Earlier this week a technical cockup in one of the insane alternate DNS roots spilled onto the NANOG mailing list, to much amusement. Bill Stewart posted some comments on resistance at Bell Labs to the deployment DNS in the mid 1980s, including “The Hideous Name” by Rob Pike and P.J. Weinberger, linked above.
It’s very wrong, and it’s interesting to understand why because it provides a historical perspective on the state of networking at that time. The paper seems to have an underlying assumption that balkanization is the natural state of networking. This has two corollaries: that you do not need to (and should not) compromise your user interface to accommodate the naming schemes of other networks; and that a global consensus name space is not possible.
The paper’s model of a name in computing is of a path, which is intimately related to the network’s topology - a topic which is of no interest to people who aren’t network engineers. In this model the idea of a relative name makes sense: how do I get there from here. However they massively underestimeate the value of globally-valid names, which remain so as they traverse the network and do not need to be rewritten as they move from one namespace into another. (They also massively overestimate the reliability of rewriting.) Globally-useful names are so important that they are created by the users of systems that don’t support them: for example in UUCP, people would quote their addresses relative to a few well-known hubs, which effectively acted as the root of the namespace as well as the core of the network.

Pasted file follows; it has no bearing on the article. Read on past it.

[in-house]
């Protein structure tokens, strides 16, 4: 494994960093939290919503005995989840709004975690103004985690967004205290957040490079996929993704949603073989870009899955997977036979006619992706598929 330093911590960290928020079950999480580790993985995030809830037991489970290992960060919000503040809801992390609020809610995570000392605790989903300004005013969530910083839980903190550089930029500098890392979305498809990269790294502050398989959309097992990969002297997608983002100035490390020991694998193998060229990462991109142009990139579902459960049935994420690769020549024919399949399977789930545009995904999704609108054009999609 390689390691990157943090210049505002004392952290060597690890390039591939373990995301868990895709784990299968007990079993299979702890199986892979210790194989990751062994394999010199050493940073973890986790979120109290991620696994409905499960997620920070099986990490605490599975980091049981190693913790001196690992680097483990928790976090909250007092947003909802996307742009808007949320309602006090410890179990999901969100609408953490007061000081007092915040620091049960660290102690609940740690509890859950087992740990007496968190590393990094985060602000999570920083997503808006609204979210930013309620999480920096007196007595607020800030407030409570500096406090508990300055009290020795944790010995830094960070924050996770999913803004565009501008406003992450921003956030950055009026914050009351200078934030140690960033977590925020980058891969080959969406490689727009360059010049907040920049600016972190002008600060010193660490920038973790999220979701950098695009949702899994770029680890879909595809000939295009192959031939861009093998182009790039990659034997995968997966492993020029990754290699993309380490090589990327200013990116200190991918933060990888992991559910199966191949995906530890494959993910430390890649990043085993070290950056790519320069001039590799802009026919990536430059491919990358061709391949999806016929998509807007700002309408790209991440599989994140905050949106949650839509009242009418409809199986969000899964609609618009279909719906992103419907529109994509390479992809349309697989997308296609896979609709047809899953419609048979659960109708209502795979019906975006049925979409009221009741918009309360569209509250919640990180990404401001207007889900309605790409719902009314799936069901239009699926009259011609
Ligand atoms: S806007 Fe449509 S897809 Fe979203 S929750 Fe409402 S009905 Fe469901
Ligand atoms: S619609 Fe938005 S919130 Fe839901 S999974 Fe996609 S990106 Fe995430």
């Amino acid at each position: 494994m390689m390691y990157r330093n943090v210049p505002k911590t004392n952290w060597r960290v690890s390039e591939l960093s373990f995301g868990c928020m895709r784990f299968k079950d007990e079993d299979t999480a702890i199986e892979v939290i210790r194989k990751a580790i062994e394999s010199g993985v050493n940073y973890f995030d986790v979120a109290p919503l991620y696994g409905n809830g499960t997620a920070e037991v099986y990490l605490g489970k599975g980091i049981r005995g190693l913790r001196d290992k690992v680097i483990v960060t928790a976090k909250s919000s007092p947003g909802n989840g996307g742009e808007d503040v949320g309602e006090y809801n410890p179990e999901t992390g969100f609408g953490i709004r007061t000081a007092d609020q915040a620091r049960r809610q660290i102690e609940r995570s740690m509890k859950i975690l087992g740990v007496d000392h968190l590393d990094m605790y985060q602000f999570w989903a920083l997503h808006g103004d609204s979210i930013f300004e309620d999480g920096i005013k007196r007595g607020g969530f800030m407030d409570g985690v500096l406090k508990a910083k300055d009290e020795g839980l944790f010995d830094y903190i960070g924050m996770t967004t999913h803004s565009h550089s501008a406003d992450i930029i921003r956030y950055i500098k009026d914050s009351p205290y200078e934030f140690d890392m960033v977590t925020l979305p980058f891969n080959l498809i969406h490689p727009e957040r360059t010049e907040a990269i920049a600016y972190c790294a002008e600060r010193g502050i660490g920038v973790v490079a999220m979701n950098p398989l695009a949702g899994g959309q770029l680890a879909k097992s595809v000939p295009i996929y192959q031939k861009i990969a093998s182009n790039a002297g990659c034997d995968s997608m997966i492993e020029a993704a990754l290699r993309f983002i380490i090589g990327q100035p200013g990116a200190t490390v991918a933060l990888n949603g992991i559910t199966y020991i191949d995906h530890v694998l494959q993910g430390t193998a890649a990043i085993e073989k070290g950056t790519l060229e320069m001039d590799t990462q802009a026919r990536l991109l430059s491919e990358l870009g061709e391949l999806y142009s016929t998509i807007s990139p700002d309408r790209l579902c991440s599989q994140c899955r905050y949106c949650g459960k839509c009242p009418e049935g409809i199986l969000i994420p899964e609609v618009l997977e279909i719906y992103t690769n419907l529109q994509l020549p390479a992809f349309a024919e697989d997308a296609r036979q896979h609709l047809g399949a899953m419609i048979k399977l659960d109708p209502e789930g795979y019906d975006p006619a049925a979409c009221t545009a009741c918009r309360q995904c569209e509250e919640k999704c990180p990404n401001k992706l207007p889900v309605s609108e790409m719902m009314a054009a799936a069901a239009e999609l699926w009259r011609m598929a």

This illustrates the network effect, which is an idea that is of course absent from the paper since the paper was written at least ten years before the strength of network effects became obvious. Instead the paper invokes standardization as the solution:
It is clear that standards are necessary for electronic mail to be delivered reliably across network boundaries. What needs to be standardized is the interpretation of names, especially at network boundaries. Until such a standard exists; is syntactically and semantically clean; distributes the interpretation of names across the systems that understand them; and is adhered to, the network mail situation will not improve.This is of course correct, but the solution we have ended up with does not follow their principles of naming at all - and it is of course centred on the Internet and so can't be used to gateway between other networks directly, which they assumed would be necessary.